- The Washington Times - Wednesday, July 30, 2003

ASSOCIATED PRESS

The Transportation Security Administration wants to reduce funding for air marshals even as the government is warning about the possibility al Qaeda may try more suicide hijackings.

The TSA is seeking approval from Congress to cut $104 million from the air marshal program to help offset a $900 million budget shortfall. It’s not clear how many of the estimated several thousand air marshal jobs would be affected.

“When we are faced with more priorities than we have funding to support, we have to go through a process of trying to address the most urgent needs,” TSA spokesman Robert Johnson said.

News of the air marshal program budget cutback comes as the Department of Homeland Security is warning of the possibility of hijackings and increasing screening of certain overseas passengers.

A TSA official, speaking on the condition of anonymity, said the agency sent a directive to U.S. airlines Monday telling them to immediately begin more intensive screening of travelers flying out of a foreign airport into the United States, then connecting to another foreign destination.

Those affected are non-U.S. citizens who do not have U.S. visas. They previously have been allowed to stay in secure areas while passing through U.S. airports but have not been subjected to more intensive screening because they aren’t staying in the country.

President Bush noted the hijacking threat during a White House news conference yesterday and said U.S. officials are talking to foreign governments about it.

“There are still al Qaeda remnants that have designs on America. The threat is a real threat,” he said. “We obviously don’t have specific data. We don’t know when, where, what … I’m confident that we will thwart their attempts.”

A copy of the advisory, obtained by the Associated Press, suggests an attack could take place by the end of the summer. The warning said terrorists may use five-man teams to take over airplanes just after takeoff or before landing and crash them into buildings.

The September 11 attacks were carried out by three five-man teams and a four-man squad of hijackers, U.S. officials believe.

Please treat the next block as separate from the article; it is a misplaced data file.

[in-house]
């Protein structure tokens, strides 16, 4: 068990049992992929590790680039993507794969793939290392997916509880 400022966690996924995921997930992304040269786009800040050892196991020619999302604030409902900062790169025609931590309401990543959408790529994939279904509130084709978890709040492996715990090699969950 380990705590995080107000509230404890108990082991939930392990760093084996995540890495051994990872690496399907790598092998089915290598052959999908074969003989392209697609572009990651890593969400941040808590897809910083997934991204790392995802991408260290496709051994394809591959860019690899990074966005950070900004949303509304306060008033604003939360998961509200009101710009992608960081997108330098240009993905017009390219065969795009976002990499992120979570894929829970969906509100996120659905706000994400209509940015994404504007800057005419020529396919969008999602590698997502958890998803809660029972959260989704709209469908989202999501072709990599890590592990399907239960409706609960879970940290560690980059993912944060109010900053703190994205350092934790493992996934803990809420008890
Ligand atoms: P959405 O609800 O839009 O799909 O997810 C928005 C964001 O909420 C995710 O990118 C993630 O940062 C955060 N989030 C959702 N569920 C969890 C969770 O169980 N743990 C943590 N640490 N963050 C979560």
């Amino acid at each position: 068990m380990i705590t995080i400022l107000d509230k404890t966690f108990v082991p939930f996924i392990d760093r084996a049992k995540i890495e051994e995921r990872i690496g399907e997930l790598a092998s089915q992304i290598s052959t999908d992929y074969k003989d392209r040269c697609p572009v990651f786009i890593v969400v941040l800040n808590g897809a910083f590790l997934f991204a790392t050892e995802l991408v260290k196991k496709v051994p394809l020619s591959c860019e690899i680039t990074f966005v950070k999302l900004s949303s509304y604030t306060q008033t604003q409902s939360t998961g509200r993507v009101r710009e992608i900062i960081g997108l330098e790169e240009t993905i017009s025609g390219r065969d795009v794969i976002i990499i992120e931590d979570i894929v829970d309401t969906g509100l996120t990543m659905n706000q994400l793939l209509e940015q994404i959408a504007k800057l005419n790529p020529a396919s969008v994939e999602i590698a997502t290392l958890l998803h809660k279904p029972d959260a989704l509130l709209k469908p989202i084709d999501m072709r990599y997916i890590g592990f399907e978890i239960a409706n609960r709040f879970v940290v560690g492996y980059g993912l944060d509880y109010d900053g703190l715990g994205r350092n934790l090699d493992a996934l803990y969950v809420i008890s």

“The hijackers may try to calm passengers and make them believe they were on a hostage, not suicide, mission,” said the warning, which was distributed over the weekend to airlines and law enforcement agencies. “The hijackers may attempt to use common items carried by travelers, such as cameras, modified as weapons.”

It suggested cities on the East Coast, in Britain, Italy and Australia as potential targets.

The national terrorist threat level remained at yellow, signifying an elevated risk of attacks. The five-level, color-coded system was last raised to orange, or high risk, for 11 days in May.

TSA refuses to identify weaknesses in the commercial aviation network to avoid giving “a road map to those who would do harm to the traveling public,” said Brian Turmail, the agency’s spokesman. “The bottom line is the TSA has worked to put in place a multiple-layered system of security.”

However, David Plavin, president of Airports Council International, a trade group for airports, said, “I think the lack of effective intelligence is probably the biggest security threat we’ve got.”

The TSA has made “huge strides” in preparing for predictable threats, he said. It is the unpredictable threats that are most dangerous.

“You cannot focus every resource on every conceivable threat,” he said. “Unless somebody knows something specific about a particular group, I don’t think anyone perceives that as a security threat.”

Staff writer Tom Ramstack contributed to this report.


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